The Katonah-Lewisboro School District’s School Utilization Committee agrees that there is no question the district must shutter at least one of its schools.
What they aren’t sure about is if they should close one or two, and which of the schools would close its doors in order to potentially save a few million dollars and support full-time kindergarten.
“We’re not running our schools efficiently and there was a general consensus that we do need to close at least one school,” said Janet Harckham, a school board member who is the committee chair, at a presentation on the committee's findings during Thursday's school board meeting.
study commissioned by the district showed enrollment could decrease to as
low as 2,965 students in 2016-17, down from the district’s peak of around 4,000
students. Enrollment is currently at 3,466 students, with projections—based on
survival estimates and birthrates—as low as 2,434 for the 2021-22 school year.
The School Utilization Committee was created to study the impacts and costs savings made from efficiently using the district’s facilities. The committee is mostly made up of school board members, district administrators and staff; as well as some parents and community members.
Harckham said that many members of the group, in addition to their role in the school district, were also taxpayers and parents.
“We had a diverse group bringing a lot of different mind sets to the group,” said Harckham.
All of the scenarios explored by the district assume the district will run full-time kindergarten. The committee first sought how they could best deliver services within six school buildings without having to make students transition quickly or more than twice.
After ruling out several options (which can be found in a PDF on the committee’s findings here) the committee narrowed it to two.
Option 1, also known as Model 6, would close one elementary school and operate three kindergarten through fifth grade schools; a middle (6-8) and high school (9-12).
This would result in cost savings, less disruption across the district as the middle and high schools are unaffected and the elementary school structure is unchanged. Teachers wouldn’t have to jump around from one school to the next as much.
It will, however, require redistricting. There would also be less flexibility with accommodating full-time kindergarten.
“We can accommodate a shift of full day kindergarten, but there are not as many classrooms available,” said Ashley Murphy of the Katonah-Lewisboro Parent Council. “But it still accommodates it.”
This option would offer less savings than Options 2 (Model 5), which would close two elementary schools and operate kindergarten through fourth grade in two elementary schools, while the middle school would house grades fifth through eighth and the high school grade ninth through twelfth.
This option would results in the greatest cost savings, as well as an even class size across the elementary schools. Students could have earlier access to world language, science labs, guidance counselors, clubs; it could potentially facilities delivery of special education; a “district-wide identity” could be developed earlier; and there are more possible opportunities for mentoring. This model would also accommodate the shift to full day kindergarten.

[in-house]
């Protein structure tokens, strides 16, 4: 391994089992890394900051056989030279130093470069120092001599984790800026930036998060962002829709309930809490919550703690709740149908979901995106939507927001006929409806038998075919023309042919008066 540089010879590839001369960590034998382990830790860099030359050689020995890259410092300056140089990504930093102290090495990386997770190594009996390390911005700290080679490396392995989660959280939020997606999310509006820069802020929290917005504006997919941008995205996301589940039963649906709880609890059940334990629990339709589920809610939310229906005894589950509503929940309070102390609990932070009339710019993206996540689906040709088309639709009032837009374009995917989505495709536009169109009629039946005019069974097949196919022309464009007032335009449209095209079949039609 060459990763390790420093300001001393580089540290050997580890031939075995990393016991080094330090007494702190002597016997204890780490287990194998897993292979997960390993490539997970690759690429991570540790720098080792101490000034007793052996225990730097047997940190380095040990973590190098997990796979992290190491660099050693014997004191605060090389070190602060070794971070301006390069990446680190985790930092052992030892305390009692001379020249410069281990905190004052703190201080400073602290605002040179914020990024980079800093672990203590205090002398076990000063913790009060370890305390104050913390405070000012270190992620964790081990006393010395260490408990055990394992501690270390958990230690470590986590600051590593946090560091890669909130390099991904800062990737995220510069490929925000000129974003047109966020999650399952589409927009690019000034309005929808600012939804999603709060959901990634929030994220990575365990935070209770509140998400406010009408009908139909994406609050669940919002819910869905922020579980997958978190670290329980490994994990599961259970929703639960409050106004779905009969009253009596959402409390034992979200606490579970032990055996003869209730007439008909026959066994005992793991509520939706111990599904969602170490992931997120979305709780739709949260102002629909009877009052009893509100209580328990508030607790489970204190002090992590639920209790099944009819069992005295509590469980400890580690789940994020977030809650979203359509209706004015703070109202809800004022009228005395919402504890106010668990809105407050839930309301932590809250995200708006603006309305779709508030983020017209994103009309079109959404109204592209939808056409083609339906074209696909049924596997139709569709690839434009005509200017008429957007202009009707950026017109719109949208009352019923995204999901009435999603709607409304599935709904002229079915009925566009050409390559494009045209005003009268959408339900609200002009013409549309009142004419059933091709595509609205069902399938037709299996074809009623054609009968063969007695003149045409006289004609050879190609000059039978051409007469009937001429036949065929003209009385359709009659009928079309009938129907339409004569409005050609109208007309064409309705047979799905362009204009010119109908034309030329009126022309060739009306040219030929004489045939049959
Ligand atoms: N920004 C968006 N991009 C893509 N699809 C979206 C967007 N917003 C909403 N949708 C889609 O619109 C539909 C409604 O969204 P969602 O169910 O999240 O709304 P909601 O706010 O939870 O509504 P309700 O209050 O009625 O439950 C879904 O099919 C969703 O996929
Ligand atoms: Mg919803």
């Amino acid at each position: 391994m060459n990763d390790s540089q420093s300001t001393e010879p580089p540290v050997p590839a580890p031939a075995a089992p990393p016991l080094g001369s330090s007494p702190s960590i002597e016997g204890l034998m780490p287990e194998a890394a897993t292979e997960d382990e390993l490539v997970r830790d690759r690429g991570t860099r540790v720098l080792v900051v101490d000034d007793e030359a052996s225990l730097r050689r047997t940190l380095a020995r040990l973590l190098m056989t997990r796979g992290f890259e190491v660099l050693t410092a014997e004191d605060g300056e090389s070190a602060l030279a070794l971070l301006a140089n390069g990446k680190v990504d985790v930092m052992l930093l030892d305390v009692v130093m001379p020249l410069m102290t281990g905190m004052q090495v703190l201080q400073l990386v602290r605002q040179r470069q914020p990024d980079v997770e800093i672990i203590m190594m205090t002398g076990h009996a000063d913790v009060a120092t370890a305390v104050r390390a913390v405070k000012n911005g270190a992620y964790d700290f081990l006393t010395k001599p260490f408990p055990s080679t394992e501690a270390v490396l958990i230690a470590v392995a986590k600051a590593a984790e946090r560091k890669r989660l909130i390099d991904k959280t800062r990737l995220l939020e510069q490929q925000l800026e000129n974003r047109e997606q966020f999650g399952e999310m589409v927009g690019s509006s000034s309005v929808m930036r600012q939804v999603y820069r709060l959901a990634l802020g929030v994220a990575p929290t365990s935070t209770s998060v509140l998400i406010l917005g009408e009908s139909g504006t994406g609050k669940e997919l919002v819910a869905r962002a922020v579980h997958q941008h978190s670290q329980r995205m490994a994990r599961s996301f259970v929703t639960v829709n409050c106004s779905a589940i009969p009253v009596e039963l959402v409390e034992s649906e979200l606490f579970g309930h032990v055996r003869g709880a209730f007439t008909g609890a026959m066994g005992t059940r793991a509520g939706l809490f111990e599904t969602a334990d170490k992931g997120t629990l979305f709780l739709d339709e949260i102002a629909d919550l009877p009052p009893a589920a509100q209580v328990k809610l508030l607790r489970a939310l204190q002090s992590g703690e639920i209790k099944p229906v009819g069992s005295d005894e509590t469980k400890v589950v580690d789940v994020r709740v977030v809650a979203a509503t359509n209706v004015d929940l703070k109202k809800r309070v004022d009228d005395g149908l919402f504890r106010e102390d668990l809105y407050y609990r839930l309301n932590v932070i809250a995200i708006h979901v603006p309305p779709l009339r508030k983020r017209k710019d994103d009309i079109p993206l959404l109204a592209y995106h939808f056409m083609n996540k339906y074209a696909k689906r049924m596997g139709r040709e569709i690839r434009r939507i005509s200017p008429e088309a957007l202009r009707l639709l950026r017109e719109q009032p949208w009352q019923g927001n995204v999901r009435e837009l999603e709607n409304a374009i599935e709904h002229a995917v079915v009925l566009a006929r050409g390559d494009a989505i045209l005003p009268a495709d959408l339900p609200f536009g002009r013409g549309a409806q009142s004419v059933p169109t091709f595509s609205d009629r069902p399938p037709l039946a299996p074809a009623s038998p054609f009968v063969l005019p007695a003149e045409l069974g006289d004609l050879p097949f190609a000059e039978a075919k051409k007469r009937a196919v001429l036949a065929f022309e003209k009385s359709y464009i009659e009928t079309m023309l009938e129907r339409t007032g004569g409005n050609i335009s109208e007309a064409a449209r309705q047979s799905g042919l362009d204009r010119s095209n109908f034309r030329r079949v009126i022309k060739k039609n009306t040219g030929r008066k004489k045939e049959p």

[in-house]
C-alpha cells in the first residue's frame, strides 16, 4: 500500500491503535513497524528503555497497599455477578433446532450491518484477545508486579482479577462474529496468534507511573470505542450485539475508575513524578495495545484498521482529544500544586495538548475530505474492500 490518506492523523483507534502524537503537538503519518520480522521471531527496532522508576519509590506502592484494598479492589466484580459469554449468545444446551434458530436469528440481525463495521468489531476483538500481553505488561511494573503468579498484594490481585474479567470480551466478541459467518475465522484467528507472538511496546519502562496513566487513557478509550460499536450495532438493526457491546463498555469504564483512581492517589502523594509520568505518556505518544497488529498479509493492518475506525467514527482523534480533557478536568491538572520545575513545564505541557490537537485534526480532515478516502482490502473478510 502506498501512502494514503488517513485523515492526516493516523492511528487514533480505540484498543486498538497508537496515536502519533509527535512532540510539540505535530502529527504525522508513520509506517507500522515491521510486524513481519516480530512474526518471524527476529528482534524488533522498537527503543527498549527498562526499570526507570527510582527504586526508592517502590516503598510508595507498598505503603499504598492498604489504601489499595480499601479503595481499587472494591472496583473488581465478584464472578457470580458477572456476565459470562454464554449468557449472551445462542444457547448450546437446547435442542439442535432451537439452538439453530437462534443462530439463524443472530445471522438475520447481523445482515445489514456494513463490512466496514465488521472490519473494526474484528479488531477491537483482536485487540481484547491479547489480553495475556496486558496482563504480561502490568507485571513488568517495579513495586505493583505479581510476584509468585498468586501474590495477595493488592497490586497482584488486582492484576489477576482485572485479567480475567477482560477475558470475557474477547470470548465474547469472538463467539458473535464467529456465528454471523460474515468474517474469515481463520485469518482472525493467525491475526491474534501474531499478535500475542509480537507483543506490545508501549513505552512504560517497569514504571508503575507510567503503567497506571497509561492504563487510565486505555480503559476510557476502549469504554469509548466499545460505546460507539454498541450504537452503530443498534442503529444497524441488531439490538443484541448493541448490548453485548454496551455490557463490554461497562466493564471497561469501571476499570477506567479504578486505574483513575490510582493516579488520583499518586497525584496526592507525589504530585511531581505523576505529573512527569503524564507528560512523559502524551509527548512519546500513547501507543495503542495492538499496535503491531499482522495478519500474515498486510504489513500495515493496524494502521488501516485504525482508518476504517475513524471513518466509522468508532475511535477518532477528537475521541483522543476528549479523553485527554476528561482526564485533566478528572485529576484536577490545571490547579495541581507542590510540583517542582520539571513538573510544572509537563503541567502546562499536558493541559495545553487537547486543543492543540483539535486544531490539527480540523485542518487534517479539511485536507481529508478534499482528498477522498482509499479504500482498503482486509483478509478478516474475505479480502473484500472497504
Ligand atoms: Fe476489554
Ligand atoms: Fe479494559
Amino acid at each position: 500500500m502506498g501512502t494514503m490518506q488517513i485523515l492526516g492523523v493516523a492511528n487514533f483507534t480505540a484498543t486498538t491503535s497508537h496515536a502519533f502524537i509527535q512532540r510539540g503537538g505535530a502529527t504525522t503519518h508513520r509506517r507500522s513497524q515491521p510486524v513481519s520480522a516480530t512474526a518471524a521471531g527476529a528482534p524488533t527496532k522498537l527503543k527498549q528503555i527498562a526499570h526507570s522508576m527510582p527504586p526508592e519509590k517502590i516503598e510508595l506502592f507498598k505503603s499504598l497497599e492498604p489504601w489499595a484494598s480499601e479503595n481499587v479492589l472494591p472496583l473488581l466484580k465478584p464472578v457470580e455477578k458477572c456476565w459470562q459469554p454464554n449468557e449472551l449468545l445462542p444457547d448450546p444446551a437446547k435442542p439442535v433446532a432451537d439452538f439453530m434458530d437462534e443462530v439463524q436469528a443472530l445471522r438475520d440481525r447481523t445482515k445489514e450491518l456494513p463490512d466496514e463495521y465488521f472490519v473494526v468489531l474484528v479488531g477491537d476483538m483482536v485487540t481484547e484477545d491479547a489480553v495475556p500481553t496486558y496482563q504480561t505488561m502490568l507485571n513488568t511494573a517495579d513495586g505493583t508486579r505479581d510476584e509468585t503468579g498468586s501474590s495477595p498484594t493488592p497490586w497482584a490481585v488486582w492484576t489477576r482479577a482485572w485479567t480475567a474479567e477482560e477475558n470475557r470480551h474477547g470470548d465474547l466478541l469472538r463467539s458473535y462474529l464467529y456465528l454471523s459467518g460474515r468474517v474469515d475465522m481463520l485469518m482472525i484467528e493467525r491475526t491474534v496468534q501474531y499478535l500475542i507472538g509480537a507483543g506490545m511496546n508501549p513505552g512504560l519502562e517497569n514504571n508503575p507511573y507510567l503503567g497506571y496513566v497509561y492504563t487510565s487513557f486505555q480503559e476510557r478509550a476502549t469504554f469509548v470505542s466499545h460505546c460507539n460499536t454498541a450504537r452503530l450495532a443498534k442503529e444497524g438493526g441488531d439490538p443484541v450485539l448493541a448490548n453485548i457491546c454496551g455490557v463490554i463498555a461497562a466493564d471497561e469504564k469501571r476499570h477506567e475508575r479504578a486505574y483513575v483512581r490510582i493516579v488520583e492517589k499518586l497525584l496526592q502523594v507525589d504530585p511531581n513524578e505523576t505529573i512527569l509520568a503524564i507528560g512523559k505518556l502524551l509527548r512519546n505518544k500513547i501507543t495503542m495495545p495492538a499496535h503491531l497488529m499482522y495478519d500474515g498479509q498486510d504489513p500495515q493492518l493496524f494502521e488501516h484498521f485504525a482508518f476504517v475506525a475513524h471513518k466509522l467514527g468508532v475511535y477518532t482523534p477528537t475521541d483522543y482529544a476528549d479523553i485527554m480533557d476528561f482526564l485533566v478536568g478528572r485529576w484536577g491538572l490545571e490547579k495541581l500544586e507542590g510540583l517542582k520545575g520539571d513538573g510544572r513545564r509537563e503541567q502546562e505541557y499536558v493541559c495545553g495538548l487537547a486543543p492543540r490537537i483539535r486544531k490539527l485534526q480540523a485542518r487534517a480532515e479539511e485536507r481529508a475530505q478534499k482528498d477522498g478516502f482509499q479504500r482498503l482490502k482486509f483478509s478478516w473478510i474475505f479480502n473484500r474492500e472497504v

“We ensure that the fifth graders could fit in the middle school,” said Murphy. “We ensure that the K-4 could fit into two elementary schools, but some of the schools are a bit tight. But they do fit in there, with a little room to spare.”
She stressed that rumors that specific schools were already targeted to be closed were untrue and that the topic was never discussed. This plan would also require redistricting and would impact transportation.
The district would also have to ensure that the social, emotional and developmental needs of 10-year-olds were being met. The district would also probably have to build a playground for fifth graders at the middle school; and sort out how lunch and recess would fit into the students’ schedule.
The district would also have to figure out if fifth grade would be more like sixth grade with a homeroom scenario and which middle school grades would have interaction with each other.
All cost saving scenarios assume that there will be a 70 percent reduction in utilities; buildings will not be sold or bring in revenue; class size remains the same under the low estimate and be at half way between the district’s goal at the high estimate; at least 10 sections of full-time kindergarten; and includes renovations and transportation.
Superintendent Dr. Paul Kreutzer said that the numbers also assume reductions in staffing, with an expected reduction of 18 FTE positions that will be lost through attrition by 2017. The district would either spend about $324,061 to have full-time kindergarten without closing any schools or save up to around $3 million by closing two.
Click here for a breakdown of the cost savings analysis and presentation of the committee's findings.
The district will create a School Closure Task Force to further study the two options, as well as state required procedures for closing a school.
“We what to do this very methodically and not surprise anyone or the community,” said Kreutzer. “We’ve done the majority of the work, but the hard work it so come. It’s not easy to see the school you love needing to be dismantled. What I can say is that the education will not be dismantled.”